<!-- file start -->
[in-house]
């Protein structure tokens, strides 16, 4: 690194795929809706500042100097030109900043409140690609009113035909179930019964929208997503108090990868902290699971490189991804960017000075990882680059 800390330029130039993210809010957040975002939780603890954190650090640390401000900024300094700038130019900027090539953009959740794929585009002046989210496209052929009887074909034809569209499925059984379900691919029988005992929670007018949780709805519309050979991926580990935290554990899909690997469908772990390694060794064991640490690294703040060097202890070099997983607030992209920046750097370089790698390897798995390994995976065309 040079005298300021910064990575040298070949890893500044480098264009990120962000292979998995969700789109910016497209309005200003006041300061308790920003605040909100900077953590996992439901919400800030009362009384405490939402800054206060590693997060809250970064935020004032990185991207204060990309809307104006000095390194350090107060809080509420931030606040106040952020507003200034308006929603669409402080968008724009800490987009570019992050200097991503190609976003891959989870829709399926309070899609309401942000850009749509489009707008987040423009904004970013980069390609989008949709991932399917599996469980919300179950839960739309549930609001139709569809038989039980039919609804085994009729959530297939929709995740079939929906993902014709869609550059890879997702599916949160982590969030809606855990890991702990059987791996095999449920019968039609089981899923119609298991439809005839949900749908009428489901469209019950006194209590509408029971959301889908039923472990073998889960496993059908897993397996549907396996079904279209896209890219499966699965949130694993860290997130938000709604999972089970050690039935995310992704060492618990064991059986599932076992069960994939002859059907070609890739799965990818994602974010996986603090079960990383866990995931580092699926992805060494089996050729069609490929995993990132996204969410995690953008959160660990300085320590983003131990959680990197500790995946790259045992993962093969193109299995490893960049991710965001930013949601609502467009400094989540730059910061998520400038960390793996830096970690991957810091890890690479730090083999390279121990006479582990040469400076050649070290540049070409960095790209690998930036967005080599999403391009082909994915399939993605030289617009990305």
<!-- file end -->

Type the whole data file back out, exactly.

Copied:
[in-house]
């Protein structure tokens, strides 16, 4: 690194795929809706500042100097030109900043409140690609009113035909179930019964929208997503108090990868902290699971490189991804960017000075990882680059 800390330029130039993210809010957040975002939780603890954190650090640390401000900024300094700038130019900027090539953009959740794929585009002046989210496209052929009887074909034809569209499925059984379900691919029988005992929670007018949780709805519309050979991926580990935290554990899909690997469908772990390694060794064991640490690294703040060097202890070099997983607030992209920046750097370089790698390897798995390994995976065309 040079005298300021910064990575040298070949890893500044480098264009990120962000292979998995969700789109910016497209309005200003006041300061308790920003605040909100900077953590996992439901919400800030009362009384405490939402800054206060590693997060809250970064935020004032990185991207204060990309809307104006000095390194350090107060809080509420931030606040106040952020507003200034308006929603669409402080968008724009800490987009570019992050200097991503190609976003891959989870829709399926309070899609309401942000850009749509489009707008987040423009904004970013980069390609989008949709991932399917599996469980919300179950839960739309549930609001139709569809038989039980039919609804085994009729959530297939929709995740079939929906993902014709869609550059890879997702599916949160982590969030809606855990890991702990059987791996095999449920019968039609089981899923119609298991439809005839949900749908009428489901469209019950006194209590509408029971959301889908039923472990073998889960496993059908897993397996549907396996079904279209896209890219499966699965949130694993860290997130938000709604999972089970050690039935995310992704060492618990064991059986599932076992069960994939002859059907070609890739799965990818994602974010996986603090079960990383866990995931580092699926992805060494089996050729069609490929995993990132996204969410995690953008959160660990300085320590983003131990959680990197500790995946790259045992993962093969193109299995490893960049991710965001930013949601609502467009400094989540730059910061998520400038960390793996830096970690991957810091890890690479730090083999390279121990006479582990040469400076050649070290540049070409960095790209690998930036967005080599999403391009082909994915399939993605030289617009990305």